The word ‘conceal’ is defined by Webster's New International Dictionary, 2d Ed.: ‘To hide or withdraw from observation; to cover or keep from sight; to prevent the discovery of.’ In the circumstances here presented, the placing of the case of liquor on the small back seat of the locked club coupe, effectively withdraw it from observation and constituted a concealment thereof under the statute.

Appellant also urges that concealment without transportation is insufficient to justify a forfeiture. Section 51g of the Alcoholic Beverage Control Act, supra, with a violation of which appellant is here charged, reads: ‘It shall be unlawful for any person to use any automobile or other vehicle to conceal, convey, carry, or transport any alcoholic beverages which are subject to seizure under the provisions of this act * * *. Any automobile or other vehicle used [contrary to the provisions of this section or section 51a] shall be forfeited to the State of California.’ (Emphasis added.) Thus, either concealment or transportation is sufficient justification for a forfeiture.

In People v. One 1940 Buick Sedan, 71 Cal.App.2d 160, 161, 162 P.2d 318, 319, a proceeding to forfeit an automobile under section 11610 of the Health and Safety Code which provides that ‘A vehicle used to unlawfully transport any narcotic, or in which any narcotic is unlawfully kept, deposited or concealed, or in which any narcotic is unlawfully possessed by an occupant thereof, shall be forfeited to the State’, the court held that ‘the statute may become operative on (1) transportation of any narcotic, (2) keeping, depositing or concealing any narcotic, (3) possession of any narcotic if the possessor is an occupant of the vehicle.’

With respect to appellant's contention that the record of the former proceeding against her in the municipal court was inadmissible and constituted prejudicial error, respondent, while admitting the general rule that ‘a judgment of conviction or acquittal of a party charged with crime cannot be given in evidence in a civil action to prove or negative the facts upon which it is rendered’, states that there is a well-recognized exception to such rule as enunciated by the case of Olson v. Meacham, 129 Cal.App. 670, 675, 19 P.2d 527, 529, wherein an assignment of error was based upon the admission of a certain criminal complaint and the plea of the defendant thereto. In the cited case it is stated: ‘In 31 A.L.R., p. 278, is a list of decisions from twenty-four different states supporting the following statement: ‘An exception to the rule that a judgment in a criminal prosecution cannot be received in a civil action, to establish the truth of the facts on which it was rendered, has been held to arise where the defendant in the criminal case pleaded guilty, and the record showing such plea is offered in evidence in a civil action against him growing out of the same offense, such a record being admitted not as a judgment establishing the fact, but as the deliberate declaration or admission against interest that the fact is so, or, in other words, a solemn confession of the very matter charged in the civil action.’'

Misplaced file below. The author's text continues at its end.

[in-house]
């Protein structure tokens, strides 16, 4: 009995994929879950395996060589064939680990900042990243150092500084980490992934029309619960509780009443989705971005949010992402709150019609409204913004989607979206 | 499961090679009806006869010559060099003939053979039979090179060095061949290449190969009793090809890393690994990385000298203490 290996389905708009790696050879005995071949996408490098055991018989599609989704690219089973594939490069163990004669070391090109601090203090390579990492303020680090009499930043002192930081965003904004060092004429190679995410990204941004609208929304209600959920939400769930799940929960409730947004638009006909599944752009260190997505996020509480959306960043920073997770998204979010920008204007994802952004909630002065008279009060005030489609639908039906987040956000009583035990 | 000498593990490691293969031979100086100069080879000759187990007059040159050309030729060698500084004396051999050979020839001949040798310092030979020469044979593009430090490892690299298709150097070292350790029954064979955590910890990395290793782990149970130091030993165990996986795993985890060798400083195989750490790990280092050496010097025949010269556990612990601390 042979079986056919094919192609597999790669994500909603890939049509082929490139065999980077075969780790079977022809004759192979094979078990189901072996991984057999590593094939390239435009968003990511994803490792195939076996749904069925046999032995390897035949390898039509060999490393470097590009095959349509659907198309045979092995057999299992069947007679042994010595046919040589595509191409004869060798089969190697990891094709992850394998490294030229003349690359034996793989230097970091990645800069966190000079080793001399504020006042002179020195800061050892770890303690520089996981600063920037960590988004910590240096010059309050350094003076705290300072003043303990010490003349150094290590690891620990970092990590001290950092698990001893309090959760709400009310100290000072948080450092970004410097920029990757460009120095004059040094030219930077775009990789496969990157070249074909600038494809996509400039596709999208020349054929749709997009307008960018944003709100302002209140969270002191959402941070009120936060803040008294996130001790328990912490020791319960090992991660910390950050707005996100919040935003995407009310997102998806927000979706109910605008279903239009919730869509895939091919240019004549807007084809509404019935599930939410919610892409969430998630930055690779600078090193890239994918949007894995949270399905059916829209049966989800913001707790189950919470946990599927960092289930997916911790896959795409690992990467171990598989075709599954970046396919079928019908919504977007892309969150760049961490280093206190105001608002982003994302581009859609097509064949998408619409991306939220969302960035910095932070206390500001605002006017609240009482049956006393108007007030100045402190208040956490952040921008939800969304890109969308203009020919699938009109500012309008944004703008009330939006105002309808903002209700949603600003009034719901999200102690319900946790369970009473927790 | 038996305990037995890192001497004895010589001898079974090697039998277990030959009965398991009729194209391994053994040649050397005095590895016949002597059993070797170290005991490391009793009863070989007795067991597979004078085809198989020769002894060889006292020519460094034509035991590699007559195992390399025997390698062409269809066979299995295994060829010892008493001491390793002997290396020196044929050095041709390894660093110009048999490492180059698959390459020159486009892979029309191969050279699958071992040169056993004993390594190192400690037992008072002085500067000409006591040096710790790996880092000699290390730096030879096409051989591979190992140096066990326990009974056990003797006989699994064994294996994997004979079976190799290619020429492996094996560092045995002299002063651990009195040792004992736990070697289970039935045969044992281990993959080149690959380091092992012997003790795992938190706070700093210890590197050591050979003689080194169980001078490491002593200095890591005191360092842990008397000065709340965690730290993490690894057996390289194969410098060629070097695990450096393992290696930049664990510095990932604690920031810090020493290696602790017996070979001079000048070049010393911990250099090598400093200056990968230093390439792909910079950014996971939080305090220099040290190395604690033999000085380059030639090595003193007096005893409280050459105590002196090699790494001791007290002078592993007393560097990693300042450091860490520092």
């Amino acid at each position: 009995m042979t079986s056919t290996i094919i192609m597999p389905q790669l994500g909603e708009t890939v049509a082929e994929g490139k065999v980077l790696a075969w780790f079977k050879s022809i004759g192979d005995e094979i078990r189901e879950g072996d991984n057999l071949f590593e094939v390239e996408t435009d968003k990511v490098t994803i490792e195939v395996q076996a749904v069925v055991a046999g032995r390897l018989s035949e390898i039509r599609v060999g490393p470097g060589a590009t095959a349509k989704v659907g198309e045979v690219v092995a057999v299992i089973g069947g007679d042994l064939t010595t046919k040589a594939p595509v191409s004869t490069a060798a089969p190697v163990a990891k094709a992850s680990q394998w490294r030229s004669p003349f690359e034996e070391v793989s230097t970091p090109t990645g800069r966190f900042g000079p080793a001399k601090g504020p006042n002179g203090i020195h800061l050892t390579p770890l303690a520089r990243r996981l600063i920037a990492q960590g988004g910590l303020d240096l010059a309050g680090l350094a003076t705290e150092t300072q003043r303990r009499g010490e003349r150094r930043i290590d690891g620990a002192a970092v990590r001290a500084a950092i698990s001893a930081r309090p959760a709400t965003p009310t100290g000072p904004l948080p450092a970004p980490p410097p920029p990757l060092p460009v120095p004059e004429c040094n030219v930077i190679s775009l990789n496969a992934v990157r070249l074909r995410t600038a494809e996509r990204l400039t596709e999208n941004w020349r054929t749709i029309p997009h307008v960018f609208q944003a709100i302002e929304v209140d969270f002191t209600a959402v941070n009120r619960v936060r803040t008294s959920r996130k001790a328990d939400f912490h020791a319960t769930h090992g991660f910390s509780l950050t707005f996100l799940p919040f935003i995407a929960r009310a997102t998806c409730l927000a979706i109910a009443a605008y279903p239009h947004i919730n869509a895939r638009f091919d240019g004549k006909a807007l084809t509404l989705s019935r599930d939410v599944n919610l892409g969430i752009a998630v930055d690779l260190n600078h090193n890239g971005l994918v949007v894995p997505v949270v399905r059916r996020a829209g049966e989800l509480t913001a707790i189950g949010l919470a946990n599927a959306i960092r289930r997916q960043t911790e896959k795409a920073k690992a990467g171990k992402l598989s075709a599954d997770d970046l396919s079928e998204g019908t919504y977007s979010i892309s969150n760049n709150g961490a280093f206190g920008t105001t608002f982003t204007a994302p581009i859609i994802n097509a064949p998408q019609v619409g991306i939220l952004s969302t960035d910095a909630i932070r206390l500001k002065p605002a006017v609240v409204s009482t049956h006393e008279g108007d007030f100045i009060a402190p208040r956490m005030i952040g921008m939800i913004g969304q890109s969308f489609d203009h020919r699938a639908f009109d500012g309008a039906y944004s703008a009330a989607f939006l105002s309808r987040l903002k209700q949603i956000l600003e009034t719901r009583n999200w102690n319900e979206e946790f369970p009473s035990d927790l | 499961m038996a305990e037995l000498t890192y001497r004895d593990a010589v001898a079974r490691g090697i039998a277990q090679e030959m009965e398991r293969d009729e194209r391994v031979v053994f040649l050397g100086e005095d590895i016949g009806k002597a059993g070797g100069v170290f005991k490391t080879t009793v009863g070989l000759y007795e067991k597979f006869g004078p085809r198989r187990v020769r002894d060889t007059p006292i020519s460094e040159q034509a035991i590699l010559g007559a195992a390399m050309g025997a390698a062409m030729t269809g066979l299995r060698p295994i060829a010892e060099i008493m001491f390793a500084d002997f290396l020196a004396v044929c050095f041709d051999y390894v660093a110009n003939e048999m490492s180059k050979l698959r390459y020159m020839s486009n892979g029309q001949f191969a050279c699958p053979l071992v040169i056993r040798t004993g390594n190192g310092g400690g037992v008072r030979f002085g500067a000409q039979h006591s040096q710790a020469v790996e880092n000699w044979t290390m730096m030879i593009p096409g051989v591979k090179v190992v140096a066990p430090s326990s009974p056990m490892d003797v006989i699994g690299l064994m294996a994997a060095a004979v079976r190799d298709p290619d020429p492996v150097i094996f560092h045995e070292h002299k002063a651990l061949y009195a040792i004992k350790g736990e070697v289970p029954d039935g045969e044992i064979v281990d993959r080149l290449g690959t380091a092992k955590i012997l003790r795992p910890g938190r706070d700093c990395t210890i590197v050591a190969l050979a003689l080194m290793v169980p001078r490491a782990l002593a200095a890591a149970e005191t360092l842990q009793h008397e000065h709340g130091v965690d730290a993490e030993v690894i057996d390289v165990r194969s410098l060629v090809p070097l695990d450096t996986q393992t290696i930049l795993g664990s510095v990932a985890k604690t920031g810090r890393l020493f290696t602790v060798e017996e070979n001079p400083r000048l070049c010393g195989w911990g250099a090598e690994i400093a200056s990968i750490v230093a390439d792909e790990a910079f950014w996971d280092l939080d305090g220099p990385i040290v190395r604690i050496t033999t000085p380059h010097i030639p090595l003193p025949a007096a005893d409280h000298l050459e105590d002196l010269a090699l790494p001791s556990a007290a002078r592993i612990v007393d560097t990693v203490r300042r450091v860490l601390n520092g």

The instant forfeiture and the municipal court case arose out of the same transaction, hence under the rule stated, the plea of guilty on the criminal charge was properly admitted herein as an admission of appellant on an issue material to the forfeiture proceeding.

For the reasons stated, the judgment appealed from is affirmed.

YORK, Presiding Justice.

DORAN and WHITE, JJ., concur.